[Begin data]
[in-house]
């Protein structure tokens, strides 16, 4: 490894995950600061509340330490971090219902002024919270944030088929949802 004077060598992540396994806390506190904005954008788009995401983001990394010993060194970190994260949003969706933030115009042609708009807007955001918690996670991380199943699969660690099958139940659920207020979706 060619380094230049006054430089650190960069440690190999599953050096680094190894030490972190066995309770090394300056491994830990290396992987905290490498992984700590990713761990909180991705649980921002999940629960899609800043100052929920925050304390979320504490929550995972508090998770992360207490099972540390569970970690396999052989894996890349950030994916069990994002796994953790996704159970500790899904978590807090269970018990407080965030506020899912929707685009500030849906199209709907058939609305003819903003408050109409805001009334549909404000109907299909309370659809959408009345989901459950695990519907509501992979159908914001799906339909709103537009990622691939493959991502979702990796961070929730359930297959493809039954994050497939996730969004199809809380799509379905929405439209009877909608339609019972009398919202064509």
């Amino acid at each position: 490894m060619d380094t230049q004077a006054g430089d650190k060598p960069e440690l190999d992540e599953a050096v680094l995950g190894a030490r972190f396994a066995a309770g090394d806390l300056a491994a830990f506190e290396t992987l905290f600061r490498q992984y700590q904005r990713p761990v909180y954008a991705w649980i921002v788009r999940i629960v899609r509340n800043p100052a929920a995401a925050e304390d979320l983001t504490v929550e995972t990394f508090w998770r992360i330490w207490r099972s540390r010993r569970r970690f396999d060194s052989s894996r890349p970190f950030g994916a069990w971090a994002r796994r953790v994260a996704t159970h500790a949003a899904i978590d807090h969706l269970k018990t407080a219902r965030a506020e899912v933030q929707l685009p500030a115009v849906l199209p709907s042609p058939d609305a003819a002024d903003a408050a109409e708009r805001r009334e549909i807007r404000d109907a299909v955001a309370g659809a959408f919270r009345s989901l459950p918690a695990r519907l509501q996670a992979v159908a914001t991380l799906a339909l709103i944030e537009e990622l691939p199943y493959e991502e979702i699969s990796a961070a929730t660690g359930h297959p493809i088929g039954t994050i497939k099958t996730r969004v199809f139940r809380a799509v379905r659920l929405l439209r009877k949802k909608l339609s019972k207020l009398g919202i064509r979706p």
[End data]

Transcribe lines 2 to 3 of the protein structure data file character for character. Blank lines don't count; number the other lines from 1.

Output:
């Protein structure tokens, strides 16, 4: 490894995950600061509340330490971090219902002024919270944030088929949802 004077060598992540396994806390506190904005954008788009995401983001990394010993060194970190994260949003969706933030115009042609708009807007955001918690996670991380199943699969660690099958139940659920207020979706 060619380094230049006054430089650190960069440690190999599953050096680094190894030490972190066995309770090394300056491994830990290396992987905290490498992984700590990713761990909180991705649980921002999940629960899609800043100052929920925050304390979320504490929550995972508090998770992360207490099972540390569970970690396999052989894996890349950030994916069990994002796994953790996704159970500790899904978590807090269970018990407080965030506020899912929707685009500030849906199209709907058939609305003819903003408050109409805001009334549909404000109907299909309370659809959408009345989901459950695990519907509501992979159908914001799906339909709103537009990622691939493959991502979702990796961070929730359930297959493809039954994050497939996730969004199809809380799509379905929405439209009877909608339609019972009398919202064509």
């Amino acid at each position: 490894m060619d380094t230049q004077a006054g430089d650190k060598p960069e440690l190999d992540e599953a050096v680094l995950g190894a030490r972190f396994a066995a309770g090394d806390l300056a491994a830990f506190e290396t992987l905290f600061r490498q992984y700590q904005r990713p761990v909180y954008a991705w649980i921002v788009r999940i629960v899609r509340n800043p100052a929920a995401a925050e304390d979320l983001t504490v929550e995972t990394f508090w998770r992360i330490w207490r099972s540390r010993r569970r970690f396999d060194s052989s894996r890349p970190f950030g994916a069990w971090a994002r796994r953790v994260a996704t159970h500790a949003a899904i978590d807090h969706l269970k018990t407080a219902r965030a506020e899912v933030q929707l685009p500030a115009v849906l199209p709907s042609p058939d609305a003819a002024d903003a408050a109409e708009r805001r009334e549909i807007r404000d109907a299909v955001a309370g659809a959408f919270r009345s989901l459950p918690a695990r519907l509501q996670a992979v159908a914001t991380l799906a339909l709103i944030e537009e990622l691939p199943y493959e991502e979702i699969s990796a961070a929730t660690g359930h297959p493809i088929g039954t994050i497939k099958t996730r969004v199809f139940r809380a799509v379905r659920l929405l439209r009877k949802k909608l339609s019972k207020l009398g919202i064509r979706p």